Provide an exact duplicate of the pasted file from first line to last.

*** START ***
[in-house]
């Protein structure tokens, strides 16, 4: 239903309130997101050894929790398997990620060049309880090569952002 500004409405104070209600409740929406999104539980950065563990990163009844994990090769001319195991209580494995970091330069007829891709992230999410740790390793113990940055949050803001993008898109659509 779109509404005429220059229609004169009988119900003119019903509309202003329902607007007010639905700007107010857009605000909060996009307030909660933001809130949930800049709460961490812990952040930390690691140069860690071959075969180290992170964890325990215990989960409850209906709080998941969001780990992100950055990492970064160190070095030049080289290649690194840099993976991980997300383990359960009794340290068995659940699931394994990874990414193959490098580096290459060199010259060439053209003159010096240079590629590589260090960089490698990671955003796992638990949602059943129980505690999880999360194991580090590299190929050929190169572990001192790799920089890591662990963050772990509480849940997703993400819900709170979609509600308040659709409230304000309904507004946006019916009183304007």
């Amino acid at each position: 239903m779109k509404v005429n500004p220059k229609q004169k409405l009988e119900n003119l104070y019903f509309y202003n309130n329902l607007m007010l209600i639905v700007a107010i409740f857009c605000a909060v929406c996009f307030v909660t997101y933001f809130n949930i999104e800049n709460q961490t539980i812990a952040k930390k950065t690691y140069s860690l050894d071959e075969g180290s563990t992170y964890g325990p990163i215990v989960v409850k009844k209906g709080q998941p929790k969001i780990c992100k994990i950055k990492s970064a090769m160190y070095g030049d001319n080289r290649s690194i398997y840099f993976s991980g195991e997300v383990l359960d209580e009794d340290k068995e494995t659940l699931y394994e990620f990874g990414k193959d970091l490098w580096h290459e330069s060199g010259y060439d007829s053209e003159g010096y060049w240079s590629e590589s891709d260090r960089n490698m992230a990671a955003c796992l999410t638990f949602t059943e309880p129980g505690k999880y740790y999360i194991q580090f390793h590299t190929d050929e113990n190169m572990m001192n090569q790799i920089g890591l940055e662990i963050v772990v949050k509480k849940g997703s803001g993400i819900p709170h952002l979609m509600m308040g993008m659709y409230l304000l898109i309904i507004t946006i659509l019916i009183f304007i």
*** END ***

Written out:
[in-house]
């Protein structure tokens, strides 16, 4: 239903309130997101050894929790398997990620060049309880090569952002 500004409405104070209600409740929406999104539980950065563990990163009844994990090769001319195991209580494995970091330069007829891709992230999410740790390793113990940055949050803001993008898109659509 779109509404005429220059229609004169009988119900003119019903509309202003329902607007007010639905700007107010857009605000909060996009307030909660933001809130949930800049709460961490812990952040930390690691140069860690071959075969180290992170964890325990215990989960409850209906709080998941969001780990992100950055990492970064160190070095030049080289290649690194840099993976991980997300383990359960009794340290068995659940699931394994990874990414193959490098580096290459060199010259060439053209003159010096240079590629590589260090960089490698990671955003796992638990949602059943129980505690999880999360194991580090590299190929050929190169572990001192790799920089890591662990963050772990509480849940997703993400819900709170979609509600308040659709409230304000309904507004946006019916009183304007």
């Amino acid at each position: 239903m779109k509404v005429n500004p220059k229609q004169k409405l009988e119900n003119l104070y019903f509309y202003n309130n329902l607007m007010l209600i639905v700007a107010i409740f857009c605000a909060v929406c996009f307030v909660t997101y933001f809130n949930i999104e800049n709460q961490t539980i812990a952040k930390k950065t690691y140069s860690l050894d071959e075969g180290s563990t992170y964890g325990p990163i215990v989960v409850k009844k209906g709080q998941p929790k969001i780990c992100k994990i950055k990492s970064a090769m160190y070095g030049d001319n080289r290649s690194i398997y840099f993976s991980g195991e997300v383990l359960d209580e009794d340290k068995e494995t659940l699931y394994e990620f990874g990414k193959d970091l490098w580096h290459e330069s060199g010259y060439d007829s053209e003159g010096y060049w240079s590629e590589s891709d260090r960089n490698m992230a990671a955003c796992l999410t638990f949602t059943e309880p129980g505690k999880y740790y999360i194991q580090f390793h590299t190929d050929e113990n190169m572990m001192n090569q790799i920089g890591l940055e662990i963050v772990v949050k509480k849940g997703s803001g993400i819900p709170h952002l979609m509600m308040g993008m659709y409230l304000l898109i309904i507004t946006i659509l019916i009183f304007i």